Another in the excellent Longmire mystery series, and let’s just cut to the chase. That’s a damn good thing, the series and this book. Sorry to say that I’ve missed a few episodes, and evidently Walt Longmire went through some serious stuff while I was away, but Walt and I go way back, so we took up like it was just yesterday. The mystique of wolves, a mysterious pest of a woman in a Tibetan cap, Basque shepherds and herding dogs, Longmire’s own monstrous canine Dog, the rugged beauty of Wyoming and an ailing, but still determined Walt Longmire. Yep. Temperature was in the 90’s here when I read this, but I was wearing a fleece lined jacket, riding in a 4X4 pick-up through the snowy mountains of Wyoming with Dog in the back. And there are braying mules, too. Every good story is improved by a jackass or two. Yep. So true. If you don’t know Longmire, jump in. If you only know Longmire from the TV series, you ain’t nothing but a city slicker. Take your Longmire straight – from the page. Real men read.
Olivia Hawker’s One for the Blackbird, One for the Crow
We’ve all been told that you never get a second chance to make a good first impression, and this book has that going on with a title that should live forever. First line is good, too. A killer – literally. “I was leading the cows to the milking shed when my pa shot Mr. Webber.” Nothing, not one thing could have stood between me and this book after that glorious beginning. The Heavens opened, and the angels sang. However……….oh, hold my hand, please, while I confess. Further reading betrayed me, and I found myself determined to dislike this one, to find fault. Melodramatic, a book in search of a direction, hyper-indulgent descriptive language, sentences that rambled on forever. In other words, I was peevish and digging it. Continued to read, though, maybe just to see how bad it could be, but author Olivia Hawker continued as well. Stitch by stitch, she built a gorgeous tapestry of a book – this very book – and my gnarly old heart had to relent. I gave it up to her work, and the angels sang once more.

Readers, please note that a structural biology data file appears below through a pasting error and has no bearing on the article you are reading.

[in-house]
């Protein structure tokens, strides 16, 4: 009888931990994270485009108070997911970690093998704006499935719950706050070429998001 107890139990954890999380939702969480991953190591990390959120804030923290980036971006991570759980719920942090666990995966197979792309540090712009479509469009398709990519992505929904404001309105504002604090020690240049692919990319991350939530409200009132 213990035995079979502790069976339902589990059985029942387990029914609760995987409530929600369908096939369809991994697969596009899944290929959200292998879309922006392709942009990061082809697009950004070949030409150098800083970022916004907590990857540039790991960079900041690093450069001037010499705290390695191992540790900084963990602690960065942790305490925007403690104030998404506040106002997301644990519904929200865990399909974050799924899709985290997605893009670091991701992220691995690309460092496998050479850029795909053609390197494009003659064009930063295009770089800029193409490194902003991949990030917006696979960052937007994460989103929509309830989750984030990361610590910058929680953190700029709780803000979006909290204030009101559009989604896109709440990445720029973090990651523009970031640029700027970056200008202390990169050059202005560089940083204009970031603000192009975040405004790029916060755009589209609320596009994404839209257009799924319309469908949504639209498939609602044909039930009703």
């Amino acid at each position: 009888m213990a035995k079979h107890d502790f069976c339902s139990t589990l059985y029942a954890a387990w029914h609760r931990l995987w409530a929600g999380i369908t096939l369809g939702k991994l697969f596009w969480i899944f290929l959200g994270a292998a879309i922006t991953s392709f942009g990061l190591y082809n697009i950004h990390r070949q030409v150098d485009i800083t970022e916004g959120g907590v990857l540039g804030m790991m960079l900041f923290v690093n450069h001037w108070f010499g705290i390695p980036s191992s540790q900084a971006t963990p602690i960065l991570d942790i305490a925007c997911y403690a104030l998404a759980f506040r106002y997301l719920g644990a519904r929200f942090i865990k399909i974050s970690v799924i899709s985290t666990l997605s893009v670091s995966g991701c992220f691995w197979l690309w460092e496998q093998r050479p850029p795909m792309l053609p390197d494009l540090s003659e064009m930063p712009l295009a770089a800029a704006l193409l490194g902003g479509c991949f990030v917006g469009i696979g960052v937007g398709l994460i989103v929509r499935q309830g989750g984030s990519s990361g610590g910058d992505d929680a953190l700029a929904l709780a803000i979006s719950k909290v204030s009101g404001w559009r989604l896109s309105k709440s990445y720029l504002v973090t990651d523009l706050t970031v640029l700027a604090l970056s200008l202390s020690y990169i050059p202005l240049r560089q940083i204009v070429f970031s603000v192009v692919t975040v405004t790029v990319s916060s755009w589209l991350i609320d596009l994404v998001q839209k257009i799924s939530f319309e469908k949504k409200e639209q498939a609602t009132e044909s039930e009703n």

Ms. Hawker says she wanted to write about death, however the book she wrote (perhaps inevitably so) is about life and the living – the eternal cycle, the hopeful over and over of all living things. Just to set the scene for you, it’s 1876 in the Wyoming territories, and the Webber and Bemis families have adjoining homesteads twenty miles away from Paintrock, the nearest town. No other neighbors, and there is bad blood between the two families. Death? It was never far away in those days. You will fret and worry and care. Maybe you’ll find a little fault, too, but it’s been a long time since a book earned my respect as this one did. Worked for it. Imagine that. High praise, and enough said. Readers, expect to be rewarded.
This title flew into bookstores back in October so shop your local indie bookstore for a copy.
Full Disclosure: A review copy of this book was provided to me by Lake Union Publishing via NetGalley in exchange for an honest review. I would like to thank the publisher, the author and NetGalley for providing me this opportunity. All opinions expressed herein are my own.